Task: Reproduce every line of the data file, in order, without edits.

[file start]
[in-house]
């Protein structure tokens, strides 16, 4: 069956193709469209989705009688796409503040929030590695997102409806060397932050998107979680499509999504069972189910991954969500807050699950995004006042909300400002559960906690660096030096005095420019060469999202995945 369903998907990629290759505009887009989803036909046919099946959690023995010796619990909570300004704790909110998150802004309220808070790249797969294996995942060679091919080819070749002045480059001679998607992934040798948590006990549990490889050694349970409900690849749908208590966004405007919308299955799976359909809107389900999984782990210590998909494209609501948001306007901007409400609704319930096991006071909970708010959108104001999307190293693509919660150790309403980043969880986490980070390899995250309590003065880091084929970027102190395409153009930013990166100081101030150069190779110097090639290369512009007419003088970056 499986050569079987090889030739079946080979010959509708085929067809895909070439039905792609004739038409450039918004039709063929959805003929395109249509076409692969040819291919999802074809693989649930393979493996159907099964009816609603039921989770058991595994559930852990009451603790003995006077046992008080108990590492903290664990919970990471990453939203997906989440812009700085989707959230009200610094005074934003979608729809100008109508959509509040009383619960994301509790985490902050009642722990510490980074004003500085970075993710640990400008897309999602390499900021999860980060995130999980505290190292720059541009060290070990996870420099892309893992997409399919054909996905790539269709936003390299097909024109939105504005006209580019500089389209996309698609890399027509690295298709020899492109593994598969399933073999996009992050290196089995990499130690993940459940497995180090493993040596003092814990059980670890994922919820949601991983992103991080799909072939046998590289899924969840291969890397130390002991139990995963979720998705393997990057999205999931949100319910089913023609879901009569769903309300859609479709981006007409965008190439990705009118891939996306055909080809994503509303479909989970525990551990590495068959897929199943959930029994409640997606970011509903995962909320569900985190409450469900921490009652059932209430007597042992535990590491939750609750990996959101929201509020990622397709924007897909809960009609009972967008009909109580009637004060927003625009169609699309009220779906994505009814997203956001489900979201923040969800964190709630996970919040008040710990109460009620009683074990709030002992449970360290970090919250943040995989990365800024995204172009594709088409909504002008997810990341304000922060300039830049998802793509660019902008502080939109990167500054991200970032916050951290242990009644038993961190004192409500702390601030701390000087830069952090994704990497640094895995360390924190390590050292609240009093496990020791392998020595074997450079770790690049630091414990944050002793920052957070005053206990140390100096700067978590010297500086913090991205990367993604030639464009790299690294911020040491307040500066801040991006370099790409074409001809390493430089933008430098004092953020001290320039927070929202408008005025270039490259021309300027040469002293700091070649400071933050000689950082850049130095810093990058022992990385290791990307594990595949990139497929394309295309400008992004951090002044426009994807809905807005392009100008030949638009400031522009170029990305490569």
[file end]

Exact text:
[in-house]
């Protein structure tokens, strides 16, 4: 069956193709469209989705009688796409503040929030590695997102409806060397932050998107979680499509999504069972189910991954969500807050699950995004006042909300400002559960906690660096030096005095420019060469999202995945 369903998907990629290759505009887009989803036909046919099946959690023995010796619990909570300004704790909110998150802004309220808070790249797969294996995942060679091919080819070749002045480059001679998607992934040798948590006990549990490889050694349970409900690849749908208590966004405007919308299955799976359909809107389900999984782990210590998909494209609501948001306007901007409400609704319930096991006071909970708010959108104001999307190293693509919660150790309403980043969880986490980070390899995250309590003065880091084929970027102190395409153009930013990166100081101030150069190779110097090639290369512009007419003088970056 499986050569079987090889030739079946080979010959509708085929067809895909070439039905792609004739038409450039918004039709063929959805003929395109249509076409692969040819291919999802074809693989649930393979493996159907099964009816609603039921989770058991595994559930852990009451603790003995006077046992008080108990590492903290664990919970990471990453939203997906989440812009700085989707959230009200610094005074934003979608729809100008109508959509509040009383619960994301509790985490902050009642722990510490980074004003500085970075993710640990400008897309999602390499900021999860980060995130999980505290190292720059541009060290070990996870420099892309893992997409399919054909996905790539269709936003390299097909024109939105504005006209580019500089389209996309698609890399027509690295298709020899492109593994598969399933073999996009992050290196089995990499130690993940459940497995180090493993040596003092814990059980670890994922919820949601991983992103991080799909072939046998590289899924969840291969890397130390002991139990995963979720998705393997990057999205999931949100319910089913023609879901009569769903309300859609479709981006007409965008190439990705009118891939996306055909080809994503509303479909989970525990551990590495068959897929199943959930029994409640997606970011509903995962909320569900985190409450469900921490009652059932209430007597042992535990590491939750609750990996959101929201509020990622397709924007897909809960009609009972967008009909109580009637004060927003625009169609699309009220779906994505009814997203956001489900979201923040969800964190709630996970919040008040710990109460009620009683074990709030002992449970360290970090919250943040995989990365800024995204172009594709088409909504002008997810990341304000922060300039830049998802793509660019902008502080939109990167500054991200970032916050951290242990009644038993961190004192409500702390601030701390000087830069952090994704990497640094895995360390924190390590050292609240009093496990020791392998020595074997450079770790690049630091414990944050002793920052957070005053206990140390100096700067978590010297500086913090991205990367993604030639464009790299690294911020040491307040500066801040991006370099790409074409001809390493430089933008430098004092953020001290320039927070929202408008005025270039490259021309300027040469002293700091070649400071933050000689950082850049130095810093990058022992990385290791990307594990595949990139497929394309295309400008992004951090002044426009994807809905807005392009100008030949638009400031522009170029990305490569």